He wasn’t a remarkable animal. A fat, black and grumpy cat with a bladder infection. His belly was bald because it was so big it rubbed the floor when he sat. But dear God, I miss him. I miss him so much.
This is going to be long winded and detailed, because my cat diserves having his story told with nothing less.
Cat was huge: whenever I looked at him it made me wonder if it was the same kitten I had secretly brought home when I was thirteen, tucked in the bottom of a small purse.
And yes, his name was Cat. In his Portuguese name we called him Nheco, which is what a family word for "cat". It’s one of those strange family traditions that arise from circumstances forgotten, but stay firm.
Cat lived six years before he drowned. He endured four house moves, and my treating him like a teddy bear. He was very weary of me because of this, unless he was cold. Then he considered my snuggling welcome and he’d sneak into my embrace at night, purring and drooling and kneading.
I aquired him when I was thirteen in 03, one cloudy day at the Scouts. A member of my patrol arrived and informed us that there was a dead cat at the entrance. We went look, and sure enough, there was a ravaged animal there, flies circling it. My patrol guide said it was surely a dog that had got it. It was a grey tabby.
As the day went by, we spotted about five kittens wandering about. All of them looked very hungry, and the girls being girls, they tried to capture them, unsuccessfully. Luckily it was a barbeque day, and we could feed them some.
One kitten though was particularly weak. It was so underfed it couldn’t even move. Later the vet said he was two months old, but looked a month. During debriefing it was sitting next to the formation, and my guide ordered me to place it near where his brothers were. That I did. It was the first time I held him, and it felt oh-so-right.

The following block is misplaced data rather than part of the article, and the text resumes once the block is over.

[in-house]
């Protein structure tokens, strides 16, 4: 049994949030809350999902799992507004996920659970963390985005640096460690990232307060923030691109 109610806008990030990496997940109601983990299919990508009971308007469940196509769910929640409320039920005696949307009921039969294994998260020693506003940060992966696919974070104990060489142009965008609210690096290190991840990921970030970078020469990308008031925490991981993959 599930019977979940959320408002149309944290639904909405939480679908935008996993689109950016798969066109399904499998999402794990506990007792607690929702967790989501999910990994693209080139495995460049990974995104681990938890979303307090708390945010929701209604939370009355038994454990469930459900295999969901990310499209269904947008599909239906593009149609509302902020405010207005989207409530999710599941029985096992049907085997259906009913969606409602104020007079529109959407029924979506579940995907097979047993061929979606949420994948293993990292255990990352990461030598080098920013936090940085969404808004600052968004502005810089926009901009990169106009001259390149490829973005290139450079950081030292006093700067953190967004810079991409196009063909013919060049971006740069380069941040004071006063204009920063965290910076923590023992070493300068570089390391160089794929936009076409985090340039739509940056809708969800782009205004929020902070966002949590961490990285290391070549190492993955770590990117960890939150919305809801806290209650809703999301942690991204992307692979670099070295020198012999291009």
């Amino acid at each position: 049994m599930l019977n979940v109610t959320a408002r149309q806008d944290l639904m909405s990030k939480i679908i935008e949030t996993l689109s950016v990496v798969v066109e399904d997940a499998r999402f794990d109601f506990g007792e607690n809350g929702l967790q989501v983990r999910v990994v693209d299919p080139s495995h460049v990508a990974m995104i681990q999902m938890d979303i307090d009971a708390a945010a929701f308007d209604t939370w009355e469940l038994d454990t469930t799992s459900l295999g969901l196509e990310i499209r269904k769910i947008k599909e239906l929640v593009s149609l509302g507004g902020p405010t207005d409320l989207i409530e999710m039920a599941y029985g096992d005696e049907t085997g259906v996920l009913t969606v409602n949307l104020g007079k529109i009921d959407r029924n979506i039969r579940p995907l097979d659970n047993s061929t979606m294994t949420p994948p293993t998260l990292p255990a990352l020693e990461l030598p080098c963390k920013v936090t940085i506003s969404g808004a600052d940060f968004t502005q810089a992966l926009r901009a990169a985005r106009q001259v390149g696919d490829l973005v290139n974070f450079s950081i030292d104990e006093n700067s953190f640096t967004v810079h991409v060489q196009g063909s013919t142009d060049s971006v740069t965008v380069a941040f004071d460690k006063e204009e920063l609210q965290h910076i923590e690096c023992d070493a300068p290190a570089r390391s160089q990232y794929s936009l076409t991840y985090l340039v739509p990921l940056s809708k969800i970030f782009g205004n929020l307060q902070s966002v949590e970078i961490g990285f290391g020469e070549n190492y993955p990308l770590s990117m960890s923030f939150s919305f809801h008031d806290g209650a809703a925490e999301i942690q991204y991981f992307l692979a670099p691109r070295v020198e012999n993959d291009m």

Later, during the barbeque, there it was again. Staring at us eat. One of the girls picked him up, but it scratched her. They started to get violent towards it, being dumb kids, and I rushed in and snatched it away. My patrol fed him roast meat, which he (my guide sexed him) ate all up despite not having any teeth. When it started to get cold, we dug a hole where the barbeque fire had been and burried him up to the neck to keep him warm. Then we looked for volunteers to take him home. When no one spoke up, I volunteered myself. My guide gave me feeding and general care instructions.
I took him home in the bottom of my purse, to keep him warm. "I’ll keep you safe, little one", I promised. At home I greeted my stepfather, and stealthily emptied a cardboard box and cooked some salmon. I sponge-bathed the kitty, fed him fish and watered-down milk, then we went to bed.
He mewed all night and the next day, but even so it took about a week for my mom and my stepfather to find out. By then I had made him fat on salmon and butter.
My brother’s wife convinced my mother to keep him for a little while. The plan was to give him to adoption when he fullfilled the requirements: Housebroken, two months old, weaned, vaccinated, and neutered. Of course we ended up never giving him away.
His growth caught up, and how much! He was a monstrous cat by the time he was two years old. He was my only friend for a long time of my teenagehood, too. He helped me revise for tests (I’d explain the subjects to him) and he listened to my romantic misadventures.
I used to make little costumes for him, which he hated! It was only long enough for photos.